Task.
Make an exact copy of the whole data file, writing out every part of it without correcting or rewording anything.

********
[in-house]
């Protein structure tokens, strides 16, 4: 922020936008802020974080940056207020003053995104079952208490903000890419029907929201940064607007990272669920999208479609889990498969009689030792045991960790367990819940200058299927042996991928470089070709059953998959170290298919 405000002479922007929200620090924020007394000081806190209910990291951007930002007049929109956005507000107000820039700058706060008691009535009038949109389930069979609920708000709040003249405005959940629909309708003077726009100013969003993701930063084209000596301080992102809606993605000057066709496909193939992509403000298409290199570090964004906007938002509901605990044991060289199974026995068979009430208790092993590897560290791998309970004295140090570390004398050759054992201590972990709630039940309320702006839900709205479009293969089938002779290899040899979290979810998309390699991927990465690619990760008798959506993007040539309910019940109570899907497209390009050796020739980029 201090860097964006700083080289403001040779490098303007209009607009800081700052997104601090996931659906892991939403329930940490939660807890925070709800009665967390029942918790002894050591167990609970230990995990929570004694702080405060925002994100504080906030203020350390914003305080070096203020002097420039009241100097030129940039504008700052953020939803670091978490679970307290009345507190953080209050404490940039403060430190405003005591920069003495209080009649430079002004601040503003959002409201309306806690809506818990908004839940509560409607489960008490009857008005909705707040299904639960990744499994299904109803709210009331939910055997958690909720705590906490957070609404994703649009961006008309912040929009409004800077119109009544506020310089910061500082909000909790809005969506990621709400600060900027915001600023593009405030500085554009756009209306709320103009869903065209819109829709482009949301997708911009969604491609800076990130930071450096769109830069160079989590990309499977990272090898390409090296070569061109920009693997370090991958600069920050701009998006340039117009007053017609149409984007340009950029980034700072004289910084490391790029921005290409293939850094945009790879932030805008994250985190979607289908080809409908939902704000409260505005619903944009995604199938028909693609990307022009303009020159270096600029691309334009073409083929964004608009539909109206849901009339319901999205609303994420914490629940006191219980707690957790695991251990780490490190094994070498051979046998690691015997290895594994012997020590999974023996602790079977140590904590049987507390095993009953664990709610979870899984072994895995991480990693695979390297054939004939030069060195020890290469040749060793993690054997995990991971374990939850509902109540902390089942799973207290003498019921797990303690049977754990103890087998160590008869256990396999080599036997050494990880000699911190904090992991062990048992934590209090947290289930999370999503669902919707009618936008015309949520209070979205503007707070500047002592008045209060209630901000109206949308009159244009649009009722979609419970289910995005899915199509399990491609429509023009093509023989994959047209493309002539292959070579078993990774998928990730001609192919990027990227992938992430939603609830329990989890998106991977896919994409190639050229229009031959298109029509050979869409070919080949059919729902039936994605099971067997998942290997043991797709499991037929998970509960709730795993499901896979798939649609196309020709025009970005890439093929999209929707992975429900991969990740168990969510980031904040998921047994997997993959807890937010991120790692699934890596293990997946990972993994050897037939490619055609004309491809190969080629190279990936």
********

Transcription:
[in-house]
């Protein structure tokens, strides 16, 4: 922020936008802020974080940056207020003053995104079952208490903000890419029907929201940064607007990272669920999208479609889990498969009689030792045991960790367990819940200058299927042996991928470089070709059953998959170290298919 405000002479922007929200620090924020007394000081806190209910990291951007930002007049929109956005507000107000820039700058706060008691009535009038949109389930069979609920708000709040003249405005959940629909309708003077726009100013969003993701930063084209000596301080992102809606993605000057066709496909193939992509403000298409290199570090964004906007938002509901605990044991060289199974026995068979009430208790092993590897560290791998309970004295140090570390004398050759054992201590972990709630039940309320702006839900709205479009293969089938002779290899040899979290979810998309390699991927990465690619990760008798959506993007040539309910019940109570899907497209390009050796020739980029 201090860097964006700083080289403001040779490098303007209009607009800081700052997104601090996931659906892991939403329930940490939660807890925070709800009665967390029942918790002894050591167990609970230990995990929570004694702080405060925002994100504080906030203020350390914003305080070096203020002097420039009241100097030129940039504008700052953020939803670091978490679970307290009345507190953080209050404490940039403060430190405003005591920069003495209080009649430079002004601040503003959002409201309306806690809506818990908004839940509560409607489960008490009857008005909705707040299904639960990744499994299904109803709210009331939910055997958690909720705590906490957070609404994703649009961006008309912040929009409004800077119109009544506020310089910061500082909000909790809005969506990621709400600060900027915001600023593009405030500085554009756009209306709320103009869903065209819109829709482009949301997708911009969604491609800076990130930071450096769109830069160079989590990309499977990272090898390409090296070569061109920009693997370090991958600069920050701009998006340039117009007053017609149409984007340009950029980034700072004289910084490391790029921005290409293939850094945009790879932030805008994250985190979607289908080809409908939902704000409260505005619903944009995604199938028909693609990307022009303009020159270096600029691309334009073409083929964004608009539909109206849901009339319901999205609303994420914490629940006191219980707690957790695991251990780490490190094994070498051979046998690691015997290895594994012997020590999974023996602790079977140590904590049987507390095993009953664990709610979870899984072994895995991480990693695979390297054939004939030069060195020890290469040749060793993690054997995990991971374990939850509902109540902390089942799973207290003498019921797990303690049977754990103890087998160590008869256990396999080599036997050494990880000699911190904090992991062990048992934590209090947290289930999370999503669902919707009618936008015309949520209070979205503007707070500047002592008045209060209630901000109206949308009159244009649009009722979609419970289910995005899915199509399990491609429509023009093509023989994959047209493309002539292959070579078993990774998928990730001609192919990027990227992938992430939603609830329990989890998106991977896919994409190639050229229009031959298109029509050979869409070919080949059919729902039936994605099971067997998942290997043991797709499991037929998970509960709730795993499901896979798939649609196309020709025009970005890439093929999209929707992975429900991969990740168990969510980031904040998921047994997997993959807890937010991120790692699934890596293990997946990972993994050897037939490619055609004309491809190969080629190279990936």